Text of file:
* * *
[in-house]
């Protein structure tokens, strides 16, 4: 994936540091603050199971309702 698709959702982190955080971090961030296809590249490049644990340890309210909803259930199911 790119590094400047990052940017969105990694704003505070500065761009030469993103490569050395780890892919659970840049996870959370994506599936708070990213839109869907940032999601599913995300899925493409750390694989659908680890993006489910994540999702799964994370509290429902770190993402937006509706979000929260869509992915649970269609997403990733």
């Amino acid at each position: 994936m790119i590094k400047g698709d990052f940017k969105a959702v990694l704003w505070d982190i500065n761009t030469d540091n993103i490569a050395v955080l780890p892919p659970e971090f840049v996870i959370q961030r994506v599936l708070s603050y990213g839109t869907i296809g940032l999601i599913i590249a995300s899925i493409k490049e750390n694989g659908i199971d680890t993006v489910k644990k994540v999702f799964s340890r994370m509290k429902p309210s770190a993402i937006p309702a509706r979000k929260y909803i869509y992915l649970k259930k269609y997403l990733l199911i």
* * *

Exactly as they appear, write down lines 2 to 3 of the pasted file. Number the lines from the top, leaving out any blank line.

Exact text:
């Protein structure tokens, strides 16, 4: 994936540091603050199971309702 698709959702982190955080971090961030296809590249490049644990340890309210909803259930199911 790119590094400047990052940017969105990694704003505070500065761009030469993103490569050395780890892919659970840049996870959370994506599936708070990213839109869907940032999601599913995300899925493409750390694989659908680890993006489910994540999702799964994370509290429902770190993402937006509706979000929260869509992915649970269609997403990733």
């Amino acid at each position: 994936m790119i590094k400047g698709d990052f940017k969105a959702v990694l704003w505070d982190i500065n761009t030469d540091n993103i490569a050395v955080l780890p892919p659970e971090f840049v996870i959370q961030r994506v599936l708070s603050y990213g839109t869907i296809g940032l999601i599913i590249a995300s899925i493409k490049e750390n694989g659908i199971d680890t993006v489910k644990k994540v999702f799964s340890r994370m509290k429902p309210s770190a993402i937006p309702a509706r979000k929260y909803i869509y992915l649970k259930k269609y997403l990733l199911i």